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Content may be subject to copyright. # The ten solutions of the 5-queens problem.

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We review the many different definitions of symmetry for constraint satisfaction problems (CSPs) that have appeared in the literature, and show that a symmetry can be defined in two fundamentally different ways: as an operation preserving the solutions of a CSP instance, or else as an operation preserving the constraints. We refer to these as solut...

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... solution is represented as a 4-clique in this graph, rather than as an independent set of size 4 in the binary nogood hypergraph. The automorphisms of this graph are that: the vertices within either clique can be permuted; the vertices in one clique can be swapped with those in the other; and the eight isolated vertices (representing unary nogoods) can be permuted; and we can also compose these The 5-queens problem has ten solutions, shown in Figure 3. These solutions are divided into two equivalence classes by the geometric symmetries of the chessboard; they transform any solution into another solution from the same equivalence class. ...

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... Considering incomplete-ranking inputs exacerbates these computational difficulties. When solving the problem via the standard branch and bound algorithm, incompleteness increases solution symmetry, which is defined as a permutation of the values of the variables that preserves the set of solutions (Cohen et al. 2005, Liberti 2008). This has the effect of slowing down pruning of nodes and, consequently, leads to a larger branch and bound tree (Sherali and Smith 2001). ...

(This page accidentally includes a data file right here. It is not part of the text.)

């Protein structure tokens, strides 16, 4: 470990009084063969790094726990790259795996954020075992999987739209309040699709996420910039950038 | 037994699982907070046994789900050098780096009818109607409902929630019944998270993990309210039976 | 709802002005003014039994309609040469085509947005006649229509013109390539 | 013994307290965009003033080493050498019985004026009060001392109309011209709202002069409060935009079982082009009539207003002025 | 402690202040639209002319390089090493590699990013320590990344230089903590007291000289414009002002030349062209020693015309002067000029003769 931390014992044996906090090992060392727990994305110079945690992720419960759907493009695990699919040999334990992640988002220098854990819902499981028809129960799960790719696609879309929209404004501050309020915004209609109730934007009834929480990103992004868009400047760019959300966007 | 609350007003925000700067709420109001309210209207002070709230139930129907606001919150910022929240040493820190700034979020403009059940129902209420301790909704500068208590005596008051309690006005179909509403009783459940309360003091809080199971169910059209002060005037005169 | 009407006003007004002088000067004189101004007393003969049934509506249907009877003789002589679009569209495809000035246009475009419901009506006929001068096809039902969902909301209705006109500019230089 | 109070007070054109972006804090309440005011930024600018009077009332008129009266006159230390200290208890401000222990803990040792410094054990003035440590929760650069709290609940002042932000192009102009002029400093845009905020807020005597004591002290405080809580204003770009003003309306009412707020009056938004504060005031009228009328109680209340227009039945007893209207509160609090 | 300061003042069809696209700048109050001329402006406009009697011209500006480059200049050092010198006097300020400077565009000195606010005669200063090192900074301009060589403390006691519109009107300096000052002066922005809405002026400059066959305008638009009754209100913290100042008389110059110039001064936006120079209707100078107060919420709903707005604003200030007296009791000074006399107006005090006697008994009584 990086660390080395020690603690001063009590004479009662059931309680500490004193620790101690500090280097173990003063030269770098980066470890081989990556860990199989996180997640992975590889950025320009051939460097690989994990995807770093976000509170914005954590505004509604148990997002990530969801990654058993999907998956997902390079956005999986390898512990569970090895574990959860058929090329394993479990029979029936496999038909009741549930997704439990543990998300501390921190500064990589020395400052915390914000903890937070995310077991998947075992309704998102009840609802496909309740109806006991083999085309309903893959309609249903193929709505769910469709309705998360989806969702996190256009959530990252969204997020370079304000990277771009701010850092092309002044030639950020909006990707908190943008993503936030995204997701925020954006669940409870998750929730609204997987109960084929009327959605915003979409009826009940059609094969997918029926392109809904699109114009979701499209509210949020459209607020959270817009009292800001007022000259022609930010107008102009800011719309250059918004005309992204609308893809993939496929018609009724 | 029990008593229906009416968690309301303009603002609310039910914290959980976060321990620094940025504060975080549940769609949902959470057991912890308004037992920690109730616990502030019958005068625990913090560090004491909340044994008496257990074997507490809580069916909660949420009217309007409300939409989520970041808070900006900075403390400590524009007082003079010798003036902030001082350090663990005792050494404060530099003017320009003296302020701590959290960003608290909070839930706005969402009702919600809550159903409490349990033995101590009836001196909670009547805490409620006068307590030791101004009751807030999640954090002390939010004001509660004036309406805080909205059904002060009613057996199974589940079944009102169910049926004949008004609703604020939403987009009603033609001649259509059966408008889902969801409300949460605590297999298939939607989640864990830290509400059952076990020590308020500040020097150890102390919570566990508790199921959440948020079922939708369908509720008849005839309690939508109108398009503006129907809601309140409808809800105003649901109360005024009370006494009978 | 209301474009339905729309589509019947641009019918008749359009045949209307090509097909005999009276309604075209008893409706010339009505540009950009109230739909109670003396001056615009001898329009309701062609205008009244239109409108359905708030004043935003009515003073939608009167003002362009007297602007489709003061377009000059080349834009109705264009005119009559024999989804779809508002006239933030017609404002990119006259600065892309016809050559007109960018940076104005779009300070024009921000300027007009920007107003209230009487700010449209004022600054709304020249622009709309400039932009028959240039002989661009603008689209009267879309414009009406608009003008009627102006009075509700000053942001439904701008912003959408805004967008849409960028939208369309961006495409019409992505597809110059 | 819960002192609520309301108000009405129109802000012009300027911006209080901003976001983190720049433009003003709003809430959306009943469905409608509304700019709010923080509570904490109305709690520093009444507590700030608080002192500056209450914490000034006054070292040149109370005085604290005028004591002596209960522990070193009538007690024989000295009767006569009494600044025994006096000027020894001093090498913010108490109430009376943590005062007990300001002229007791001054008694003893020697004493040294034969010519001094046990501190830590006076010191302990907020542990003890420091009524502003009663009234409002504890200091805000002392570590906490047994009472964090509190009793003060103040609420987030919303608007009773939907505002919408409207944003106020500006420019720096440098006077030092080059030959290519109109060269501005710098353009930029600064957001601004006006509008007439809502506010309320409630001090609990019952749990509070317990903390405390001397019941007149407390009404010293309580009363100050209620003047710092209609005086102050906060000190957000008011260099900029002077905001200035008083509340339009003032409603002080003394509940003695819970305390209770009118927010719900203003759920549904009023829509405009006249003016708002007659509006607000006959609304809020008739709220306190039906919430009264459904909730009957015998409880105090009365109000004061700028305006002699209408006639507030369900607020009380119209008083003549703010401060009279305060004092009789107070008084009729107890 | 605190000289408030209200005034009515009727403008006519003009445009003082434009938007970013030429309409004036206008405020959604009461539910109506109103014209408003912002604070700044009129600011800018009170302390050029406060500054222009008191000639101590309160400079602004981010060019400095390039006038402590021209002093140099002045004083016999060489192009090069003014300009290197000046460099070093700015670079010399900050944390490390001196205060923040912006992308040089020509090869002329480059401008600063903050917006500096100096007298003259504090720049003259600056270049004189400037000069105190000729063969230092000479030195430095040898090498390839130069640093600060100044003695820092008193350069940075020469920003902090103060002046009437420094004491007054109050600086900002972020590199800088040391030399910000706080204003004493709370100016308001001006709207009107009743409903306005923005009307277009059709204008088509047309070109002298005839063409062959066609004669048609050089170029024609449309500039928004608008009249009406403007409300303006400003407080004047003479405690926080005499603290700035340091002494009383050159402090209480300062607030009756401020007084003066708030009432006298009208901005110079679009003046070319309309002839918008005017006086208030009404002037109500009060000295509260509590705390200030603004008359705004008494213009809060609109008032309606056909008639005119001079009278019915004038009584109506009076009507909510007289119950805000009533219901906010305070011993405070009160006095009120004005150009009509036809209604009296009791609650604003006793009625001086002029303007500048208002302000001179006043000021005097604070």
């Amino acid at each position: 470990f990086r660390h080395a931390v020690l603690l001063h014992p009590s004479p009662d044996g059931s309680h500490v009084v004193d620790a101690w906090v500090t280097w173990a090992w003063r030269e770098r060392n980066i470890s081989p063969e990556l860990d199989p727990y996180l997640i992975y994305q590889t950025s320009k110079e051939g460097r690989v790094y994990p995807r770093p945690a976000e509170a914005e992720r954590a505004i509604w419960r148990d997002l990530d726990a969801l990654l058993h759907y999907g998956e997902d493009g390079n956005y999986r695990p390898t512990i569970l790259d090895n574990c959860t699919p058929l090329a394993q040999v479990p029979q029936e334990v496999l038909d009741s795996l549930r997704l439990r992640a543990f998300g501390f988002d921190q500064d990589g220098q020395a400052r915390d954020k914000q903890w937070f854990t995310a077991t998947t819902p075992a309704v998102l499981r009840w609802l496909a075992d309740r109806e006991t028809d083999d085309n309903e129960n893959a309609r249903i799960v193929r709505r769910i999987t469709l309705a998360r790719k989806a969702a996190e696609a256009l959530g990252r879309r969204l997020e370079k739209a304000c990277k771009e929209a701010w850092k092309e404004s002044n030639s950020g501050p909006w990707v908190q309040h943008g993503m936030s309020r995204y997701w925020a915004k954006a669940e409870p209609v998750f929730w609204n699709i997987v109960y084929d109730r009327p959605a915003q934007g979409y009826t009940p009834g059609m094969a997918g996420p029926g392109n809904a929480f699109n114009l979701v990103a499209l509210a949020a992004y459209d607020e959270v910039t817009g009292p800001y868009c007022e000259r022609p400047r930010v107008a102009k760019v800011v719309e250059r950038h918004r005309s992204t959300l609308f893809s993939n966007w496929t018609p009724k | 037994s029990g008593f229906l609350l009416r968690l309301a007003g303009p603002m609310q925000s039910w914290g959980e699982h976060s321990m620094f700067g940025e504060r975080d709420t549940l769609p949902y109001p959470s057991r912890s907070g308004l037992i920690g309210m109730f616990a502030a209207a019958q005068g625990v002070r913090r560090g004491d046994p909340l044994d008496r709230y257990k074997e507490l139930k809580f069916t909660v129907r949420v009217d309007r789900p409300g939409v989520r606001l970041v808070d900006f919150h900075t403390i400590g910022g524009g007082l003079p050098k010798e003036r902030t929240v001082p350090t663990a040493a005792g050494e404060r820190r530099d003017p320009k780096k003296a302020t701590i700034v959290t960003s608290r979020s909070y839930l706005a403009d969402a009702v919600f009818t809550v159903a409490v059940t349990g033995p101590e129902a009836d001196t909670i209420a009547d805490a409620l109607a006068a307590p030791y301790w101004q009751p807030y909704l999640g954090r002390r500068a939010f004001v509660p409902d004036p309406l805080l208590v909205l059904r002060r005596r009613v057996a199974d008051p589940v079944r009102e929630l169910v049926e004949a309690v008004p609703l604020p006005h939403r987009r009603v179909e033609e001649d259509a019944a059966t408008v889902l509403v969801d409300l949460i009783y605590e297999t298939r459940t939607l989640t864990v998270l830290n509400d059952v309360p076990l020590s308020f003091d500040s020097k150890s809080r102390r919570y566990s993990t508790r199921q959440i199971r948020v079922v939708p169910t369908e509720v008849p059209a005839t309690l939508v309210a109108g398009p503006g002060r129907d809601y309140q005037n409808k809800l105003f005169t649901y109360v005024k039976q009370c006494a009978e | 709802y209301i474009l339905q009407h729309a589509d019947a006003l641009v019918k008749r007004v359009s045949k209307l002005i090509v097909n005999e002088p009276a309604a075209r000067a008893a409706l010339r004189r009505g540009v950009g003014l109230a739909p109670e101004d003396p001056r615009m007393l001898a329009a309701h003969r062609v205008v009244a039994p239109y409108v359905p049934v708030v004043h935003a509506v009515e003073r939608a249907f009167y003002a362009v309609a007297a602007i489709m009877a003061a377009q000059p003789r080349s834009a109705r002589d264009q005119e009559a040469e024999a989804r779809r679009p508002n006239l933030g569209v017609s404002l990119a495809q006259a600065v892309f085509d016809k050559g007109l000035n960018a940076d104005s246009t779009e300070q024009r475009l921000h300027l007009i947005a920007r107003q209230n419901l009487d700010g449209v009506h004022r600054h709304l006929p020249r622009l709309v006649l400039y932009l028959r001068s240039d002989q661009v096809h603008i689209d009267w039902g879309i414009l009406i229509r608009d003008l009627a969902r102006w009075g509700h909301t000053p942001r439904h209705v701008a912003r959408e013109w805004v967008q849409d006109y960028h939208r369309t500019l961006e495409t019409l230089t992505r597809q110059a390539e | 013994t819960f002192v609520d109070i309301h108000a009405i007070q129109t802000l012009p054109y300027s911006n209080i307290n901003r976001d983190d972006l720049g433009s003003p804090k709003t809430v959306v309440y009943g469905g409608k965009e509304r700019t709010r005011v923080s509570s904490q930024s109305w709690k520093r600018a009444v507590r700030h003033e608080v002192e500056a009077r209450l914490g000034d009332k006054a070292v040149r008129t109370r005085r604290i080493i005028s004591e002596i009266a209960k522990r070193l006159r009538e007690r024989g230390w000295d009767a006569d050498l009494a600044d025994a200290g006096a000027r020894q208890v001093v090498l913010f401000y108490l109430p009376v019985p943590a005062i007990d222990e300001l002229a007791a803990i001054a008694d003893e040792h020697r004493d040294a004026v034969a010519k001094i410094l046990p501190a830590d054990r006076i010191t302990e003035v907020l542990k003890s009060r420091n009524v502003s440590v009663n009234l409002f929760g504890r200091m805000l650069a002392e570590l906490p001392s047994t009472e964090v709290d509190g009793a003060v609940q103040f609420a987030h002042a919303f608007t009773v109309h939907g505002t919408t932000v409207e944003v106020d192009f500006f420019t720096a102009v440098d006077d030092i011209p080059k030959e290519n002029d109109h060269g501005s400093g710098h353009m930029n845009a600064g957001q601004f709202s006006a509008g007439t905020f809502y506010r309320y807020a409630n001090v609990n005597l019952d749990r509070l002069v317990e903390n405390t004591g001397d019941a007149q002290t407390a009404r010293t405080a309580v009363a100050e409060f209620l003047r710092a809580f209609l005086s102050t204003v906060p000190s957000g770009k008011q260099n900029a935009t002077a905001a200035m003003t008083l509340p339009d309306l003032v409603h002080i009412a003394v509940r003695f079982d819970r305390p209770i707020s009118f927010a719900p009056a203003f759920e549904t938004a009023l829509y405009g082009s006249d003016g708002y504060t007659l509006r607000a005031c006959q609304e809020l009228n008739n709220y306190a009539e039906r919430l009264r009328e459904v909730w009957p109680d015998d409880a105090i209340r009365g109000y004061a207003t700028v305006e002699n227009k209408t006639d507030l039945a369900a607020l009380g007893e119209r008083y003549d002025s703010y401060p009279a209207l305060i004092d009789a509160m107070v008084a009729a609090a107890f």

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... Given a Mathematical Programming (MP) formulation, we distinguish the automorphism group of its solution set (called the solution group) and the group of variable symmetries fixing the formulation (called the formulation group). The latter is usually defined as the group of variable index permutations which keep the objective function invariant, the right-hand-side constraint vector invariant, and permutes the order of the constraints (Cohen et al., 2005; Margot, 2002). It is very easy to show that the formulation group is a subgroup of the solution group. ...
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... This section introduces some terminology and results about symmetry from the field of constraint programming. Firstly, we define a symmetry as a permutation on the assignment space which preserves satisfaction to the constraints: Definition 4. A symmetry S for a CSP (V, D, C) is a permutation on the assignment space S : (V → D) → (V → D) such that C(α) = C(S(α)). It follows directly from the definition that symmetries of a CSP Π form algebraic groups under the composition relation. ...
... Audeì a, l'´ etude des microstructures a ´ egalement montré son intérêt dans des domaines voisins. Par exemple, pour leprobì eme de comptage de solutions , ou encore l'´ etude des symétries dans les CSP binaires [7, 26]. Il est clair que la microstructure constitue un outil très utile pour l'´ etude théorique des CSP. ...